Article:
Cremator Sentenced to 20 Years

Times Staff Writer

The owner of a Lake Elsinore crematorium who cut off and illegally sold heads, torsos and other parts from an estimated 133 bodies he was supposed to cremate was sentenced to 20 years in state prison Friday.

Michael Francis Brown, who sold the body parts without family members’ knowledge to university hospitals and medical laboratories, earlier had pleaded guilty to 66 counts of unlawful mutilation. Investigators have not yet identified all of the remains found at the crematorium.

Brown “fell victim in his own mind to the demon of instant riches,” said Riverside County Superior Court Judge Rodney L. Walker.


The judge listened to family members testify about what the crime meant to them before passing sentence.

Ruth Ann Storr of San Diego said she was deeply disturbed that her 82-year-old mother “was cut up and sold like a pot roast.”

“I wonder who’s in my mother’s urn,” she said. “A dog? Cigar ashes?”

Brown, 44, was handcuffed and taken into custody by Riverside County sheriff’s deputies after Walker announced the sentence. The separated father of two was also fined $10,000, and ordered to pay restitution to his victims.

An insurance company representing Pacific Cremation Care, Brown’s now-defunct company, has paid an estimated $1.25 million to the families of eight victims, said Richard Layon, Brown’s attorney.

“I am deeply remorseful,” Brown said in brief remarks to the judge. “I built this business based on dignity and trust. [This] was not what I constructed. It was not my dream. It was not what we set out to do.... At some point, I turned right, not left. If I could undo it, I would.”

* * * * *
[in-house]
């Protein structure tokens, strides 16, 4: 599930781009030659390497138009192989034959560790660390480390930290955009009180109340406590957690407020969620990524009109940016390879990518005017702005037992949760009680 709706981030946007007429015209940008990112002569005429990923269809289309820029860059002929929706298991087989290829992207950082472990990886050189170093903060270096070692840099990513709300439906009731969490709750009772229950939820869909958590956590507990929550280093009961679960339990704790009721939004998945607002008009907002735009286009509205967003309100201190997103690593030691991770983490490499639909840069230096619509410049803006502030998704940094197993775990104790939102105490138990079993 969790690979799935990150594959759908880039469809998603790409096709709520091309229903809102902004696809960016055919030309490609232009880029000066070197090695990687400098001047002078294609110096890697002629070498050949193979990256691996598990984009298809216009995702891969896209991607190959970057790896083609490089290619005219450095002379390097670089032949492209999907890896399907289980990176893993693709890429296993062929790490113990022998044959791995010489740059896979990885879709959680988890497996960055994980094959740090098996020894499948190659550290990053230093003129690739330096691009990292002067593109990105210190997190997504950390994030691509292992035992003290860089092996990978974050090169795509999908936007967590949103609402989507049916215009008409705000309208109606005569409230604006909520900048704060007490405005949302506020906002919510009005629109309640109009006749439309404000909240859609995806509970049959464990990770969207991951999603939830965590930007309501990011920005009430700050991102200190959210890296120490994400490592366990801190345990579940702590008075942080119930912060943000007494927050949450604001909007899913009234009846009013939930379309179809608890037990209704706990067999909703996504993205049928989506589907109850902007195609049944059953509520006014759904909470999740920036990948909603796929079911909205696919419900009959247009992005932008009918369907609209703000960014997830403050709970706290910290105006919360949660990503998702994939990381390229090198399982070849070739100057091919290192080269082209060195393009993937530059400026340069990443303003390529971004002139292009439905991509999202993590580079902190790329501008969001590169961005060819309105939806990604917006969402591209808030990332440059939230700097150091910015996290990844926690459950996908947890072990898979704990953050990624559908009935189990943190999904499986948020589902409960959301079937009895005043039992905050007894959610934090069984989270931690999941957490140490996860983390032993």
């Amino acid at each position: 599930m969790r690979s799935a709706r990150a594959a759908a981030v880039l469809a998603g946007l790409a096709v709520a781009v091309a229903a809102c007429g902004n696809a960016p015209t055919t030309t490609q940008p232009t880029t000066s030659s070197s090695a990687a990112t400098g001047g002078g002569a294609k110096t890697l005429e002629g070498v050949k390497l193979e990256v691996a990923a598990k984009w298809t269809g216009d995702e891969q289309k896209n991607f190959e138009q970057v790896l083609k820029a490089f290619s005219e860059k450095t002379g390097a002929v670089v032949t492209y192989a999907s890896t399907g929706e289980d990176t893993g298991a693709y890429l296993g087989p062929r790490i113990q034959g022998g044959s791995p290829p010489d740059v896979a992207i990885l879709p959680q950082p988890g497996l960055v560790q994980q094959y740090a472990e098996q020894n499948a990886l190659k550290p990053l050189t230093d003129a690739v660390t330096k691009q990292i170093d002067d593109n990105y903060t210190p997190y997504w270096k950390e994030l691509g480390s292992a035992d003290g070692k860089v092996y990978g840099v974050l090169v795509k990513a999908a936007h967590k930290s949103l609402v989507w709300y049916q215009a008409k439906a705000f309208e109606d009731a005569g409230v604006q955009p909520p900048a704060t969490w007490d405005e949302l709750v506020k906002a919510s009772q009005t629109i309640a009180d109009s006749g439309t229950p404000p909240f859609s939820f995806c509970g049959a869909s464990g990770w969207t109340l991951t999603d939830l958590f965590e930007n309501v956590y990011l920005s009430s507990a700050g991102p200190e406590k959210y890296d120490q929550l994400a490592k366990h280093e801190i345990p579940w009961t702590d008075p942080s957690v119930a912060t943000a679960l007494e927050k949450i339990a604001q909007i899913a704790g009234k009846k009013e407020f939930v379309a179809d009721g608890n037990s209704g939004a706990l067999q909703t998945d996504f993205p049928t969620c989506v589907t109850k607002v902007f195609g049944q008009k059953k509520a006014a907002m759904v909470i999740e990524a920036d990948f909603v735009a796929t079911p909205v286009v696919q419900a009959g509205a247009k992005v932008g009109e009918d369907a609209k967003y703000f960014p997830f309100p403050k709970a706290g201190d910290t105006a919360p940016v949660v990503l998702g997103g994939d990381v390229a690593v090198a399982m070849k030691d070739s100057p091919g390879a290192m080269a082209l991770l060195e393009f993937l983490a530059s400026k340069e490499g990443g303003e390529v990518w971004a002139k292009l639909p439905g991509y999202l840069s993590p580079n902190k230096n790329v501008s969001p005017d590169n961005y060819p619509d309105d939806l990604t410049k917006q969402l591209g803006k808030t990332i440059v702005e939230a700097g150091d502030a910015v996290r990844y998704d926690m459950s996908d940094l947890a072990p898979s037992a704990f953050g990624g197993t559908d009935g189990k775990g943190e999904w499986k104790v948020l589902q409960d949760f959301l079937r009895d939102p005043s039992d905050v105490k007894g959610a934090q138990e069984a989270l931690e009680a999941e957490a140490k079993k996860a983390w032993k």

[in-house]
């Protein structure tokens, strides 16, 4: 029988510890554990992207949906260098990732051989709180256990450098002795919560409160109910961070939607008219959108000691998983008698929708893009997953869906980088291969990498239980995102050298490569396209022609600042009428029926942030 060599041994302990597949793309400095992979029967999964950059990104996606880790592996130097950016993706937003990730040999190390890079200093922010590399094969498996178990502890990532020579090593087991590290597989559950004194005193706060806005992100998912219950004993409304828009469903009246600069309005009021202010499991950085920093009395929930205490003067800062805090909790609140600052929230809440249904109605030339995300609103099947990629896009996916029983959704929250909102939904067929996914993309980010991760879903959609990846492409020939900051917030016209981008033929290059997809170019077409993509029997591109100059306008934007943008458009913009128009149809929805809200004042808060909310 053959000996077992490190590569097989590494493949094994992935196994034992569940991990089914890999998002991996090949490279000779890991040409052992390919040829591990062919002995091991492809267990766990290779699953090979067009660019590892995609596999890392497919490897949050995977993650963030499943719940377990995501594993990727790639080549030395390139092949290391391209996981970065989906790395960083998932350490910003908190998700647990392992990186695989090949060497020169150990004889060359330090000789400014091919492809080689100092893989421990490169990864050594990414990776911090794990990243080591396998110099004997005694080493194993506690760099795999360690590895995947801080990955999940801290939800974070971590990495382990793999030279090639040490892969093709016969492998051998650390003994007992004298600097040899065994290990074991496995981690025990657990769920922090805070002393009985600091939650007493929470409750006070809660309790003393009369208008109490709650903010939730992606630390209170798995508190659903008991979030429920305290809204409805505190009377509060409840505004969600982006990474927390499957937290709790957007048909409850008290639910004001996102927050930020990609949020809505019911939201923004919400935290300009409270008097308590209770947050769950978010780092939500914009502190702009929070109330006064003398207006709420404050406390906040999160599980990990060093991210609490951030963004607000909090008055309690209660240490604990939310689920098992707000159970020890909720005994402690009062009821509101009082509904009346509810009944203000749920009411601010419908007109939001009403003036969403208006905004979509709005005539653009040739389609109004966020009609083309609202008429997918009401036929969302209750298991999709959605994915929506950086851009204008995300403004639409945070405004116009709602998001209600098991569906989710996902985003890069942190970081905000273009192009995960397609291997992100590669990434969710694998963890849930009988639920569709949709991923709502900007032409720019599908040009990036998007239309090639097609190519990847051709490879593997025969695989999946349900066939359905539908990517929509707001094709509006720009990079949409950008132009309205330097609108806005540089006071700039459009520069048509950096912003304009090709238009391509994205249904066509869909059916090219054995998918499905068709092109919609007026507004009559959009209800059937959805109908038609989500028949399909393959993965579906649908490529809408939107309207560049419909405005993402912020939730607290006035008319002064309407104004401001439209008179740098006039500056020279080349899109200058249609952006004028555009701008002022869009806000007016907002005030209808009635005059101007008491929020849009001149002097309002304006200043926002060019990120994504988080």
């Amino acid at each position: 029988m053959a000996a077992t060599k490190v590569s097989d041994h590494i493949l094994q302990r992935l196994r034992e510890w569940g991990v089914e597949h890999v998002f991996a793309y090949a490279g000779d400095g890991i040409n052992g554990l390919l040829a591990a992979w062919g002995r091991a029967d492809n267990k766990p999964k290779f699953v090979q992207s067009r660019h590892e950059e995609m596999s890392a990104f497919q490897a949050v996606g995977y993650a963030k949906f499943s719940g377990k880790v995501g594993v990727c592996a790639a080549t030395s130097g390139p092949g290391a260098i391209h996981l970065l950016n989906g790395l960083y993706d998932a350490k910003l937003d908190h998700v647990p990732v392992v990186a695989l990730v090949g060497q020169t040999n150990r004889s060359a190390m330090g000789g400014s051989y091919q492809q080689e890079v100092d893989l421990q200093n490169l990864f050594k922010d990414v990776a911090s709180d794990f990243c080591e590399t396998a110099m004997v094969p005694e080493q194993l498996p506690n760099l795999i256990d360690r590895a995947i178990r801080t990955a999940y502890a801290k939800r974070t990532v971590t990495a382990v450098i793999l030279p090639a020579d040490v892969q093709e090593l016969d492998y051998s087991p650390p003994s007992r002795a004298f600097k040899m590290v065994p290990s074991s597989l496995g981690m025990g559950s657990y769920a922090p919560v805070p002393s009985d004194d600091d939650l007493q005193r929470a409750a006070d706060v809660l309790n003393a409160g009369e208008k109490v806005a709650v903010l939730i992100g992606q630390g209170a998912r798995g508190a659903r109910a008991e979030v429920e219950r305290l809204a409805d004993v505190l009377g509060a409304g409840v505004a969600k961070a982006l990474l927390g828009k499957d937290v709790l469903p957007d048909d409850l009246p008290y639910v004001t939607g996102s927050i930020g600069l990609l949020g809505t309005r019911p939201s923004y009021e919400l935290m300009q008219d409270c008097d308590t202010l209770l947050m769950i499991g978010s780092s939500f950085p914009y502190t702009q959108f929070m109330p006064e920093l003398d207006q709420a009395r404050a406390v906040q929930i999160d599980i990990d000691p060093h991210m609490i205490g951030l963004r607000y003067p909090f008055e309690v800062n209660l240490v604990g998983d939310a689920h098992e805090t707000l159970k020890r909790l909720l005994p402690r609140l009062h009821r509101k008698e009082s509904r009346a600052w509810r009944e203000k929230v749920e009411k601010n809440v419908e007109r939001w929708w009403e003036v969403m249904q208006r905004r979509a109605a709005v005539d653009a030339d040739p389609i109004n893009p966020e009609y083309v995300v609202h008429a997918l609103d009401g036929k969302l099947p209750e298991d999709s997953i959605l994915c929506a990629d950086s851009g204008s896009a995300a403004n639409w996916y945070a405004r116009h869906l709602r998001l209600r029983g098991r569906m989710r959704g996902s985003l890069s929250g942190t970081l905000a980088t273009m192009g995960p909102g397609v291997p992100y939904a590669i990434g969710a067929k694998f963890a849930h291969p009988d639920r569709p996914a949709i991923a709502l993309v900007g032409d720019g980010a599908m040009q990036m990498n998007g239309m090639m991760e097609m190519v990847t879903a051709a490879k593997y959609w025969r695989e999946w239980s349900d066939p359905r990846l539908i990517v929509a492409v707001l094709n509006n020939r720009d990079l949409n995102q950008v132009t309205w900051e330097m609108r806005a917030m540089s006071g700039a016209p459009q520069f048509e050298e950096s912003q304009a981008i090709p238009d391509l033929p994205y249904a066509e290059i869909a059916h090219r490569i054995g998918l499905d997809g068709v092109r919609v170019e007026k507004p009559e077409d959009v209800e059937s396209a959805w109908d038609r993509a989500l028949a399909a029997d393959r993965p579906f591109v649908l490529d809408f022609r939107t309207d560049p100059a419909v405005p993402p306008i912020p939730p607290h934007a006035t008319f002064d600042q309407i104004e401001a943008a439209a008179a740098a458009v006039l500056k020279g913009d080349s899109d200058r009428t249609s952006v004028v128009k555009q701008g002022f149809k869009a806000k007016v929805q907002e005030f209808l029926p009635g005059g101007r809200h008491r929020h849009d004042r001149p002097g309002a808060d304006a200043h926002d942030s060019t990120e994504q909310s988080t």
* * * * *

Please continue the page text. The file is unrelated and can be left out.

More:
Riverside County prosecutors alleged that Brown, operating through another company he created, Biotech Anatomical, took advantage of the lack of regulation in the body-parts industry by selling the bodies he had falsely described as willed for medical research.


Prosecutor Karen Gorham said Brown netted about $465,000 from 1999 to 2001.

Brown was arrested in February 2001.

News of the body-part sales shocked relatives of the dead victims. Some were told of their link to Brown’s case only last month.

Storr and several others either addressed Walker before sentencing or sent letters read by prosecutors.

Many family members in the crowd wept during the statements. Brown never looked at them, staring directly ahead instead.

Regina Walsh wrote that she was forced to renew the grieving process over her husband’s death when she was informed of the mutilations and was asked to identify her husband.

Walsh said she identified him when taken to see his severed, frozen head.

“I know [Brown] will rot in hell for this,” said Michael Ziegler, uncle of a 34-year-old woman whose body parts were illegally sold.

“My hope is he rots in jail for a long time before he gets there.”

Layon said Brown can help identify other remains and correct mistaken identities but won’t until prosecutors promise not to charge him with other crimes.


Daniel Schonberger, a former employee of Brown’s, pleaded guilty to one count of unlawful mutilation after Brown’s sentencing. He and another employee will be sentenced next month.